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Re: Keyboard use (was Re: A few questions about using Denemo on Windows)

From: Petr Pařízek
Subject: Re: Keyboard use (was Re: A few questions about using Denemo on Windows)
Date: Tue, 11 Aug 2020 21:10:27 +0200
User-agent: Mozilla/5.0 (Windows NT 6.1; Win64; x64; rv:80.0) Gecko/20100101 Thunderbird/80.0

Richard wrote:

> This is a widely used system and was operational at one time in Denemo
> - I think it could be re-instated, though quite why it was discontinued
> I don't recall. But as any command within a menu can have its own
> keyboard shortcut it isn't needed to get access to the commands.

Hmm, not really. There are situations where some programs do offer menu
items for which there are no pre-defined keyboard shortcuts. If this
happens, then the idea of navigating through the menus via the keyboard
is essentially the only choice to reach and activate that item. For
example, I've witnessed some programs having a Ctrl+s for "Save" but not
having anything for "Save as". But because I knew it was in the "File"
menu, I pressed Alt+f for "File" and then pressed either the upper or
the lower curser key repeatedly until I reached "Save as" and pressed
Enter. And then there's one more reason why this facility is useful,
which I'll discuss later in my reply.

> But, from what you are saying, blind people can cope
> with pop-up dialogs?

Yes, they can, provided that the standard keyboard commands usually used
for navigation are available -- i.e. in standard Windows dialogs, it's
Tab or Shift+Tab for moving forwards or backwards through controls,
Space Bar for checking or unchecking a checkbox, upper or lower cursor
key for moving through the list of files or for changing the value of
the currently selected item, Enter for pressing a button.

> The documentation doesn't, unfortunately, contain a list of the default
> keyboard shortcuts, because they are available from the Shortcuts
> command in the Help menu.

This is the second reason why it's often useful to be able to reach the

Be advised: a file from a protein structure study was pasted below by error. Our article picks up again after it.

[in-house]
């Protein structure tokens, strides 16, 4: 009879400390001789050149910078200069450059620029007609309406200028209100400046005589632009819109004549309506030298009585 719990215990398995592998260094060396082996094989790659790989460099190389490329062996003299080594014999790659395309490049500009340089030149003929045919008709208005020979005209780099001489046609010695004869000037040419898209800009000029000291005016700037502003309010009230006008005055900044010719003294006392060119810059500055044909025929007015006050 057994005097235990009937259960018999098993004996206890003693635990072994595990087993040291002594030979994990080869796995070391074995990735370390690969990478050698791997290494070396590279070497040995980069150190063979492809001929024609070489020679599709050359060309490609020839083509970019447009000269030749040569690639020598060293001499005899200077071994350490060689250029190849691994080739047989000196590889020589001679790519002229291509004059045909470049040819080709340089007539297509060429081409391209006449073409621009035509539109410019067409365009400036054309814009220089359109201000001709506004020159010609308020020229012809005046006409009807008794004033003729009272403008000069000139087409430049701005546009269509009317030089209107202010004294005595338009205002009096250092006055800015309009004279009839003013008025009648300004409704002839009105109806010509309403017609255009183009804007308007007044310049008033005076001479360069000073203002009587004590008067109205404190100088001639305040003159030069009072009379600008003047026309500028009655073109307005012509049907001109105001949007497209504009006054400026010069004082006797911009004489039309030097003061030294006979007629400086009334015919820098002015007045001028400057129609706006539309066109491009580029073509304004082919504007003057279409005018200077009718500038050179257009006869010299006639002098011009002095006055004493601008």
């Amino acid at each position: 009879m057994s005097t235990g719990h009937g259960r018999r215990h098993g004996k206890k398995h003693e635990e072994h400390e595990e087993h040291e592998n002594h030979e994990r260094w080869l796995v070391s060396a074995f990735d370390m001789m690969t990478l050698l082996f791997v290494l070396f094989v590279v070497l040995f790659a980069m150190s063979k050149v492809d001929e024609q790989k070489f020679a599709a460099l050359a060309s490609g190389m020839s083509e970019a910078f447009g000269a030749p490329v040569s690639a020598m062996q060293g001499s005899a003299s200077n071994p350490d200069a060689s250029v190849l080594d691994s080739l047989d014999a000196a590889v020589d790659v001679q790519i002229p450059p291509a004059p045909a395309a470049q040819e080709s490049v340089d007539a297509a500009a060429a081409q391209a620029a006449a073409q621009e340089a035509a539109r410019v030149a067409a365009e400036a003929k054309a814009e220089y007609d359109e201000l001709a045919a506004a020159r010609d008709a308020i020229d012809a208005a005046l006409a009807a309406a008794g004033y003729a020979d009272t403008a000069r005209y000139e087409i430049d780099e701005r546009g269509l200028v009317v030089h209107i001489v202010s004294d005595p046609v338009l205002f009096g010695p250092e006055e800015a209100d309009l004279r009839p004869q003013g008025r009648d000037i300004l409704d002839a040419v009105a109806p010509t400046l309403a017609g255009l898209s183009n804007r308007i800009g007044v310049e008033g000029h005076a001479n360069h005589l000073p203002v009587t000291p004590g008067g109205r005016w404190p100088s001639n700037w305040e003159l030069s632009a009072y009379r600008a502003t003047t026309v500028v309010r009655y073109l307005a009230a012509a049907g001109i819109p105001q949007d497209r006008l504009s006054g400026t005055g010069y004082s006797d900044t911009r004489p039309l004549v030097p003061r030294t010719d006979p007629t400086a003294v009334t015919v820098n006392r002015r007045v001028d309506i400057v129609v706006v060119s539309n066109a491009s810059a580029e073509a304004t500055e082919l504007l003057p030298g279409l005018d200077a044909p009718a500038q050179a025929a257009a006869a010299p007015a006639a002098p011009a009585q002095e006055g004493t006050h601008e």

menus using the "Alt-style" navigation I mentioned earlier. If I open
the menu using the steps I described and I keep moving inside it with
the up and down arrow keys, I can usually read the relevant keyboard
shortcut if it's on the same line as the description itself, so that
instead of hearing just "Save", I'll then hear "Save Ctrl+s", for example.

> The crucial step needed would be to design the set of shortcuts that a
> particular blind user would want.

I think the dialog for defining them could actually be made accessible
to a "speech user", provided that something like Ctrl+Tab or
Ctrl+Shift+Tab could be used (i.e. Windows usually use these for
navigating from page to page in multipage dialogs). But anyway, I'm
convinced pretty much that a lot of usual score-writing needs could be
met with some shortcuts which, even though they wouldn't help every
single blind user, might still help something like 90% of them or so. I
mean, it would definitely be possible to make keyboard shortcuts that
would allow me to write a piece for, let's say, flute and piano (i.e. a
pair of staves for the piano and a single staff for the flute), with
things like adding markings for dynamics or for tempo changes or even
adding the title and the composer's name. Even if this was just the
starting point, it would still be tremendously helpful. If the user then
decides to notate something else, like a piece for a choir and a chamber
orchestra or whatever, he would then have the possibility to customize
the keyboard shortcuts so that he could, for example, enter lyrics
faster or just do faster whatever he likes.

> Attached is the result of clicking on that
> command on my program - the shortcuts are not the default ones, because
> I have customised them for my own use of Denemo.

Thanks. I tried to test it. The results were, to put it frankly, both
positive and negative.
The good news is that I was indeed able to hear the pitches coming via
my MIDI device while I was typing and I was able to use the Ctrl+q
keystroke to exit denemo.
But surprisingly, when I launched it for the very first time, one of the
two windows (I think it was the one with the print view) suddenly gave
me something like: "Denemo.exe has terminated unexpectedly." After a
while, however, it reopened automatically again.

But that's still not all. No matter if I ran it for the first or second
or maybe fifth time, I always got a lot of error messages, both from my
original command prompt window and from inside Denemo itself.

Just for you to know, I've attached three text files to this message.
The one called "denemo0" contains the messages popping up right in my
terminal window, "denemo1" contains the messages Denemo gave me when run
for the first time, "denemo2" contains messages that Denemo gave me when
run for subsequent times.


Tento e-mail byl zkontrolován na viry programem AVG.

Attachment: denemo0.txt
Description: Text document

Attachment: denemo1.txt
Description: Text document

Attachment: denemo2.txt
Description: Text document

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